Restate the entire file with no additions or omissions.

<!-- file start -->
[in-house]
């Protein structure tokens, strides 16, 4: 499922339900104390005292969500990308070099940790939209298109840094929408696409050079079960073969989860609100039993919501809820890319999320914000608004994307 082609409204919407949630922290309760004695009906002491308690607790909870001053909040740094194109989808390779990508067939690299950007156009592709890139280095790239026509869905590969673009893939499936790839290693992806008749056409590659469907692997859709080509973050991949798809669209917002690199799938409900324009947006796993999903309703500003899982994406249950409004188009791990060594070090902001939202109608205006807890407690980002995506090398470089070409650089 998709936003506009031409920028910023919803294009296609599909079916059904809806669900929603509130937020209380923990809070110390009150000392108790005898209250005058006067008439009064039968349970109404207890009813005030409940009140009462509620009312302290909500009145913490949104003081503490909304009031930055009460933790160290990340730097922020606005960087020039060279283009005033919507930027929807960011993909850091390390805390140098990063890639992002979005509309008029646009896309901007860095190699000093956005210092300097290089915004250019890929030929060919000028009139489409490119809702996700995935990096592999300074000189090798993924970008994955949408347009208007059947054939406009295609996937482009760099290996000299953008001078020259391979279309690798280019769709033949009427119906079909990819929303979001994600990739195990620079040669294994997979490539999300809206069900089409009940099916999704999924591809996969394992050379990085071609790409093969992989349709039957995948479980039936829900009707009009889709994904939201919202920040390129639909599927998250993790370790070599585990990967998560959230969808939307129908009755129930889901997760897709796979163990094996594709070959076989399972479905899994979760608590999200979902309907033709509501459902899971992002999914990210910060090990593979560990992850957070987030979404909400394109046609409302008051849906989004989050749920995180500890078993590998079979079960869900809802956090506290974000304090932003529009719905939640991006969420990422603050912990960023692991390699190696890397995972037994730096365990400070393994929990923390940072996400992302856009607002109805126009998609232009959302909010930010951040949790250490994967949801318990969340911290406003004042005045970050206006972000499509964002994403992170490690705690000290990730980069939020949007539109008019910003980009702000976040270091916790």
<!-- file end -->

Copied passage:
[in-house]
């Protein structure tokens, strides 16, 4: 499922339900104390005292969500990308070099940790939209298109840094929408696409050079079960073969989860609100039993919501809820890319999320914000608004994307 082609409204919407949630922290309760004695009906002491308690607790909870001053909040740094194109989808390779990508067939690299950007156009592709890139280095790239026509869905590969673009893939499936790839290693992806008749056409590659469907692997859709080509973050991949798809669209917002690199799938409900324009947006796993999903309703500003899982994406249950409004188009791990060594070090902001939202109608205006807890407690980002995506090398470089070409650089 998709936003506009031409920028910023919803294009296609599909079916059904809806669900929603509130937020209380923990809070110390009150000392108790005898209250005058006067008439009064039968349970109404207890009813005030409940009140009462509620009312302290909500009145913490949104003081503490909304009031930055009460933790160290990340730097922020606005960087020039060279283009005033919507930027929807960011993909850091390390805390140098990063890639992002979005509309008029646009896309901007860095190699000093956005210092300097290089915004250019890929030929060919000028009139489409490119809702996700995935990096592999300074000189090798993924970008994955949408347009208007059947054939406009295609996937482009760099290996000299953008001078020259391979279309690798280019769709033949009427119906079909990819929303979001994600990739195990620079040669294994997979490539999300809206069900089409009940099916999704999924591809996969394992050379990085071609790409093969992989349709039957995948479980039936829900009707009009889709994904939201919202920040390129639909599927998250993790370790070599585990990967998560959230969808939307129908009755129930889901997760897709796979163990094996594709070959076989399972479905899994979760608590999200979902309907033709509501459902899971992002999914990210910060090990593979560990992850957070987030979404909400394109046609409302008051849906989004989050749920995180500890078993590998079979079960869900809802956090506290974000304090932003529009719905939640991006969420990422603050912990960023692991390699190696890397995972037994730096365990400070393994929990923390940072996400992302856009607002109805126009998609232009959302909010930010951040949790250490994967949801318990969340911290406003004042005045970050206006972000499509964002994403992170490690705690000290990730980069939020949007539109008019910003980009702000976040270091916790």